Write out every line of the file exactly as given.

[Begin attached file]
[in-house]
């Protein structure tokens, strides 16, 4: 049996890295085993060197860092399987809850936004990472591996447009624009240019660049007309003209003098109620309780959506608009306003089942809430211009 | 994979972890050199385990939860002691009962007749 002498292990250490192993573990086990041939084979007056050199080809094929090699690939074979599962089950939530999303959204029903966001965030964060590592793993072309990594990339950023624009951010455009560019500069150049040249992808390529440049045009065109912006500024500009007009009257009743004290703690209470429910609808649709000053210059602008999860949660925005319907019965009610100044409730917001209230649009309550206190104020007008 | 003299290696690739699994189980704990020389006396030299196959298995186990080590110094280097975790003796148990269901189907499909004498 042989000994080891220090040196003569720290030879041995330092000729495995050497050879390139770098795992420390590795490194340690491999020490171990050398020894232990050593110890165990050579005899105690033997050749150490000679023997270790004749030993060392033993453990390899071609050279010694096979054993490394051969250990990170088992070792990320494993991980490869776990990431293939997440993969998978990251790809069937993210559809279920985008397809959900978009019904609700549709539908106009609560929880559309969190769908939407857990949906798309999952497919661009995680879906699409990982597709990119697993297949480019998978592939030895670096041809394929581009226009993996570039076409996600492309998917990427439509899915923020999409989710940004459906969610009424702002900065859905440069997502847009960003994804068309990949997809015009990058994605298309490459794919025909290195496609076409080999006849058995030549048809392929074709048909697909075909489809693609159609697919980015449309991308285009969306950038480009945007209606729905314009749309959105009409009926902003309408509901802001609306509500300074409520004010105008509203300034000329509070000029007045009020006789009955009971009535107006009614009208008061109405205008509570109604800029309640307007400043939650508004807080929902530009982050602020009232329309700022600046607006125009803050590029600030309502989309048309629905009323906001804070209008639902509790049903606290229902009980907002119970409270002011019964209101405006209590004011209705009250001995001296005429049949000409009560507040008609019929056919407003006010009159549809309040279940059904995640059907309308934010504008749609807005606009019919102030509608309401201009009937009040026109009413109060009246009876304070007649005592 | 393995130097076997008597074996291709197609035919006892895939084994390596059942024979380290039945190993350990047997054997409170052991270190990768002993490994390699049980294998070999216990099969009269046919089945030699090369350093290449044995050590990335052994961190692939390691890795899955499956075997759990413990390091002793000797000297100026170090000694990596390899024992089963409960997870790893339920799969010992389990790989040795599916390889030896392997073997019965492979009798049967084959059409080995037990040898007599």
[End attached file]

[in-house]
């Protein structure tokens, strides 16, 4: 049996890295085993060197860092399987809850936004990472591996447009624009240019660049007309003209003098109620309780959506608009306003089942809430211009 | 994979972890050199385990939860002691009962007749 002498292990250490192993573990086990041939084979007056050199080809094929090699690939074979599962089950939530999303959204029903966001965030964060590592793993072309990594990339950023624009951010455009560019500069150049040249992808390529440049045009065109912006500024500009007009009257009743004290703690209470429910609808649709000053210059602008999860949660925005319907019965009610100044409730917001209230649009309550206190104020007008 | 003299290696690739699994189980704990020389006396030299196959298995186990080590110094280097975790003796148990269901189907499909004498 042989000994080891220090040196003569720290030879041995330092000729495995050497050879390139770098795992420390590795490194340690491999020490171990050398020894232990050593110890165990050579005899105690033997050749150490000679023997270790004749030993060392033993453990390899071609050279010694096979054993490394051969250990990170088992070792990320494993991980490869776990990431293939997440993969998978990251790809069937993210559809279920985008397809959900978009019904609700549709539908106009609560929880559309969190769908939407857990949906798309999952497919661009995680879906699409990982597709990119697993297949480019998978592939030895670096041809394929581009226009993996570039076409996600492309998917990427439509899915923020999409989710940004459906969610009424702002900065859905440069997502847009960003994804068309990949997809015009990058994605298309490459794919025909290195496609076409080999006849058995030549048809392929074709048909697909075909489809693609159609697919980015449309991308285009969306950038480009945007209606729905314009749309959105009409009926902003309408509901802001609306509500300074409520004010105008509203300034000329509070000029007045009020006789009955009971009535107006009614009208008061109405205008509570109604800029309640307007400043939650508004807080929902530009982050602020009232329309700022600046607006125009803050590029600030309502989309048309629905009323906001804070209008639902509790049903606290229902009980907002119970409270002011019964209101405006209590004011209705009250001995001296005429049949000409009560507040008609019929056919407003006010009159549809309040279940059904995640059907309308934010504008749609807005606009019919102030509608309401201009009937009040026109009413109060009246009876304070007649005592 | 393995130097076997008597074996291709197609035919006892895939084994390596059942024979380290039945190993350990047997054997409170052991270190990768002993490994390699049980294998070999216990099969009269046919089945030699090369350093290449044995050590990335052994961190692939390691890795899955499956075997759990413990390091002793000797000297100026170090000694990596390899024992089963409960997870790893339920799969010992389990790989040795599916390889030896392997073997019965492979009798049967084959059409080995037990040898007599």